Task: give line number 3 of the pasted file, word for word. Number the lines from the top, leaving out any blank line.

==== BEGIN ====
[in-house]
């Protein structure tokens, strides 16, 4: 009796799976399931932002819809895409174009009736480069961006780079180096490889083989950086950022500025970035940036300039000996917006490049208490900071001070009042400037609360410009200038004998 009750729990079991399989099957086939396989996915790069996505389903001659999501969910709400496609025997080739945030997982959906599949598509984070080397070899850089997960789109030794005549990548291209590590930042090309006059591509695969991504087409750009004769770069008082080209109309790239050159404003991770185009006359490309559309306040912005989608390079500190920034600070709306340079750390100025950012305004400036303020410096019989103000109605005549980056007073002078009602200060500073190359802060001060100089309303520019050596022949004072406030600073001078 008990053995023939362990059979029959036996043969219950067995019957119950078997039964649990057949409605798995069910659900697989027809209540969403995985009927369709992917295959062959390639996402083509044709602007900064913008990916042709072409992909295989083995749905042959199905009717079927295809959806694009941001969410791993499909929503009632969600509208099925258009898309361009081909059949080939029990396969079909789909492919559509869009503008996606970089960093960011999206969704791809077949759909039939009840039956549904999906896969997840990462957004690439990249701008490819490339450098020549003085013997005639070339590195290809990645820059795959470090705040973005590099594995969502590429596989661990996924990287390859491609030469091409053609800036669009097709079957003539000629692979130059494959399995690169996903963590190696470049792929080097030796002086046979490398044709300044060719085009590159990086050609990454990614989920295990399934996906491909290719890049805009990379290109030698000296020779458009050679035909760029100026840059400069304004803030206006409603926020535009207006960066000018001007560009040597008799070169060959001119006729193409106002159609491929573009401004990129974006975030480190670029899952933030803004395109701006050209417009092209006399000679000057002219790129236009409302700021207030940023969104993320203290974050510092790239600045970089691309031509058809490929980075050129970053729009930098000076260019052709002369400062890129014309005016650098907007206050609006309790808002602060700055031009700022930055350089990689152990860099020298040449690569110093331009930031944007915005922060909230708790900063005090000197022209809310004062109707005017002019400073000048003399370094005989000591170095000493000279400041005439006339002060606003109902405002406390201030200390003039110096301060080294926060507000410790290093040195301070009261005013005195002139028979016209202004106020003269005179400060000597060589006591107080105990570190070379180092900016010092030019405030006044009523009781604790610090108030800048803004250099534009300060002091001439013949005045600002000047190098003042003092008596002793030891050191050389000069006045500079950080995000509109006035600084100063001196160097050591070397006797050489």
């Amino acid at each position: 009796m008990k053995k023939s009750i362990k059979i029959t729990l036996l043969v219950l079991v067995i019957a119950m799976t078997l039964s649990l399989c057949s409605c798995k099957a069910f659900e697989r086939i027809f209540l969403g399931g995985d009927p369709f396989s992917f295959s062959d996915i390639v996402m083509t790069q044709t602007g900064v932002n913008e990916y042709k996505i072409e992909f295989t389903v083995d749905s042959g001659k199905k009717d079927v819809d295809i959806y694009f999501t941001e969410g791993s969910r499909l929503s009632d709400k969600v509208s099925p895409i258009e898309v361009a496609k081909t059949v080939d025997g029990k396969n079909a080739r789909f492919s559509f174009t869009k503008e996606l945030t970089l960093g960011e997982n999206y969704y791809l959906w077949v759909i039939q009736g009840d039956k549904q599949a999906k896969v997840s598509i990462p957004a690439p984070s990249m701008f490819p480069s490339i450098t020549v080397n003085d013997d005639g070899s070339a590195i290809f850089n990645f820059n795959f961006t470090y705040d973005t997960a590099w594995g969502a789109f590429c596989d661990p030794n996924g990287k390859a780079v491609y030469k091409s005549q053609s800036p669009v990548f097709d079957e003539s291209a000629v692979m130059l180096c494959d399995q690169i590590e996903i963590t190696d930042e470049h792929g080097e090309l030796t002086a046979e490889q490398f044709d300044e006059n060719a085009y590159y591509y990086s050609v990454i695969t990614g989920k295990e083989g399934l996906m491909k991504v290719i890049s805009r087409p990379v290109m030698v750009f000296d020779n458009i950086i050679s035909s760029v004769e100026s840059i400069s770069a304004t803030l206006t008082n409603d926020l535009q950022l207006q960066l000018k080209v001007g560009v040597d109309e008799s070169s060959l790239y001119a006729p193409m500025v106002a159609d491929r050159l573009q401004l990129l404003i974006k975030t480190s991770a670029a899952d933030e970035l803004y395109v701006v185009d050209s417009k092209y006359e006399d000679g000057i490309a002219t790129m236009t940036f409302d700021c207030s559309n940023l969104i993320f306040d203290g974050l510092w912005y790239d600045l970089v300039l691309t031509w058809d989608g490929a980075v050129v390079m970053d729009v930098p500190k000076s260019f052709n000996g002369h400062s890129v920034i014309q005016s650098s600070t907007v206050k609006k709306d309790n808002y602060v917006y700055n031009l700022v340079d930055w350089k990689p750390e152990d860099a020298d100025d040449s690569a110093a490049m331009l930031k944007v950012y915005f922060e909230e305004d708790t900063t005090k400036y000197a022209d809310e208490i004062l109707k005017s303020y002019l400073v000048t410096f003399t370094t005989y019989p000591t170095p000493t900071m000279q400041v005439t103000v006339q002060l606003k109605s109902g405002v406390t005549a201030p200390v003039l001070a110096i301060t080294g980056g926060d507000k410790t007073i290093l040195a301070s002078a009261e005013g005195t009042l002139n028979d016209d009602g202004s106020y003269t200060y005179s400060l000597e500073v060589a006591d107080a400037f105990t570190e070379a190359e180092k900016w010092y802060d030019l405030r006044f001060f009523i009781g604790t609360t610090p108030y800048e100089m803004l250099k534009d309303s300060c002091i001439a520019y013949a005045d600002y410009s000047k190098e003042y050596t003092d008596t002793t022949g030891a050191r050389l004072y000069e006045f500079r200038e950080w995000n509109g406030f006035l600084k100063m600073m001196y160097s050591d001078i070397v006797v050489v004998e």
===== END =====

């Amino acid at each position: 009796m008990k053995k023939s009750i362990k059979i029959t729990l036996l043969v219950l079991v067995i019957a119950m799976t078997l039964s649990l399989c057949s409605c798995k099957a069910f659900e697989r086939i027809f209540l969403g399931g995985d009927p369709f396989s992917f295959s062959d996915i390639v996402m083509t790069q044709t602007g900064v932002n913008e990916y042709k996505i072409e992909f295989t389903v083995d749905s042959g001659k199905k009717d079927v819809d295809i959806y694009f999501t941001e969410g791993s969910r499909l929503s009632d709400k969600v509208s099925p895409i258009e898309v361009a496609k081909t059949v080939d025997g029990k396969n079909a080739r789909f492919s559509f174009t869009k503008e996606l945030t970089l960093g960011e997982n999206y969704y791809l959906w077949v759909i039939q009736g009840d039956k549904q599949a999906k896969v997840s598509i990462p957004a690439p984070s990249m701008f490819p480069s490339i450098t020549v080397n003085d013997d005639g070899s070339a590195i290809f850089n990645f820059n795959f961006t470090y705040d973005t997960a590099w594995g969502a789109f590429c596989d661990p030794n996924g990287k390859a780079v491609y030469k091409s005549q053609s800036p669009v990548f097709d079957e003539s291209a000629v692979m130059l180096c494959d399995q690169i590590e996903i963590t190696d930042e470049h792929g080097e090309l030796t002086a046979e490889q490398f044709d300044e006059n060719a085009y590159y591509y990086s050609v990454i695969t990614g989920k295990e083989g399934l996906m491909k991504v290719i890049s805009r087409p990379v290109m030698v750009f000296d020779n458009i950086i050679s035909s760029v004769e100026s840059i400069s770069a304004t803030l206006t008082n409603d926020l535009q950022l207006q960066l000018k080209v001007g560009v040597d109309e008799s070169s060959l790239y001119a006729p193409m500025v106002a159609d491929r050159l573009q401004l990129l404003i974006k975030t480190s991770a670029a899952d933030e970035l803004y395109v701006v185009d050209s417009k092209y006359e006399d000679g000057i490309a002219t790129m236009t940036f409302d700021c207030s559309n940023l969104i993320f306040d203290g974050l510092w912005y790239d600045l970089v300039l691309t031509w058809d989608g490929a980075v050129v390079m970053d729009v930098p500190k000076s260019f052709n000996g002369h400062s890129v920034i014309q005016s650098s600070t907007v206050k609006k709306d309790n808002y602060v917006y700055n031009l700022v340079d930055w350089k990689p750390e152990d860099a020298d100025d040449s690569a110093a490049m331009l930031k944007v950012y915005f922060e909230e305004d708790t900063t005090k400036y000197a022209d809310e208490i004062l109707k005017s303020y002019l400073v000048t410096f003399t370094t005989y019989p000591t170095p000493t900071m000279q400041v005439t103000v006339q002060l606003k109605s109902g405002v406390t005549a201030p200390v003039l001070a110096i301060t080294g980056g926060d507000k410790t007073i290093l040195a301070s002078a009261e005013g005195t009042l002139n028979d016209d009602g202004s106020y003269t200060y005179s400060l000597e500073v060589a006591d107080a400037f105990t570190e070379a190359e180092k900016w010092y802060d030019l405030r006044f001060f009523i009781g604790t609360t610090p108030y800048e100089m803004l250099k534009d309303s300060c002091i001439a520019y013949a005045d600002y410009s000047k190098e003042y050596t003092d008596t002793t022949g030891a050191r050389l004072y000069e006045f500079r200038e950080w995000n509109g406030f006035l600084k100063m600073m001196y160097s050591d001078i070397v006797v050489v004998e």